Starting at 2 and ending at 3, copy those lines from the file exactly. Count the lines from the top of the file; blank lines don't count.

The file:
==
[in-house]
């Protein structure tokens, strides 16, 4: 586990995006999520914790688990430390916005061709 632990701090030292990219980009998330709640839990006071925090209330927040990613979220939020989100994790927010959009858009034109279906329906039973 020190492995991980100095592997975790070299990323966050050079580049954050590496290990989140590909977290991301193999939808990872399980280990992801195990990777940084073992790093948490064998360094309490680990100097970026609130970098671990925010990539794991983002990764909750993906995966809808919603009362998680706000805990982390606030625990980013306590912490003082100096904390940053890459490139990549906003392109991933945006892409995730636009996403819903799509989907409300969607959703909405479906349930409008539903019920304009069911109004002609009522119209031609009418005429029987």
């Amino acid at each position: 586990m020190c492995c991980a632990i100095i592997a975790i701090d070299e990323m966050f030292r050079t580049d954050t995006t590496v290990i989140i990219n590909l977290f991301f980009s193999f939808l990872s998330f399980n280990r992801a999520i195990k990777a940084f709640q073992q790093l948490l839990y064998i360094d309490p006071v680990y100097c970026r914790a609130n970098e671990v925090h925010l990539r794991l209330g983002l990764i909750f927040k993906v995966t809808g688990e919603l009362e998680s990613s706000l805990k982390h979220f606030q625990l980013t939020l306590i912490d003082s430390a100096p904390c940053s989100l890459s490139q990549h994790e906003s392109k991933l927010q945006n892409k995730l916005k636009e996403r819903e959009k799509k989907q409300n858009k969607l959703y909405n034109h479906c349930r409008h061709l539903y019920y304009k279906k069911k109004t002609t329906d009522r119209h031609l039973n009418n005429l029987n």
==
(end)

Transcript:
């Protein structure tokens, strides 16, 4: 586990995006999520914790688990430390916005061709 632990701090030292990219980009998330709640839990006071925090209330927040990613979220939020989100994790927010959009858009034109279906329906039973 020190492995991980100095592997975790070299990323966050050079580049954050590496290990989140590909977290991301193999939808990872399980280990992801195990990777940084073992790093948490064998360094309490680990100097970026609130970098671990925010990539794991983002990764909750993906995966809808919603009362998680706000805990982390606030625990980013306590912490003082100096904390940053890459490139990549906003392109991933945006892409995730636009996403819903799509989907409300969607959703909405479906349930409008539903019920304009069911109004002609009522119209031609009418005429029987």
């Amino acid at each position: 586990m020190c492995c991980a632990i100095i592997a975790i701090d070299e990323m966050f030292r050079t580049d954050t995006t590496v290990i989140i990219n590909l977290f991301f980009s193999f939808l990872s998330f399980n280990r992801a999520i195990k990777a940084f709640q073992q790093l948490l839990y064998i360094d309490p006071v680990y100097c970026r914790a609130n970098e671990v925090h925010l990539r794991l209330g983002l990764i909750f927040k993906v995966t809808g688990e919603l009362e998680s990613s706000l805990k982390h979220f606030q625990l980013t939020l306590i912490d003082s430390a100096p904390c940053s989100l890459s490139q990549h994790e906003s392109k991933l927010q945006n892409k995730l916005k636009e996403r819903e959009k799509k989907q409300n858009k969607l959703y909405n034109h479906c349930r409008h061709l539903y019920y304009k279906k069911k109004t002609t329906d009522r119209h031609l039973n009418n005429l029987n």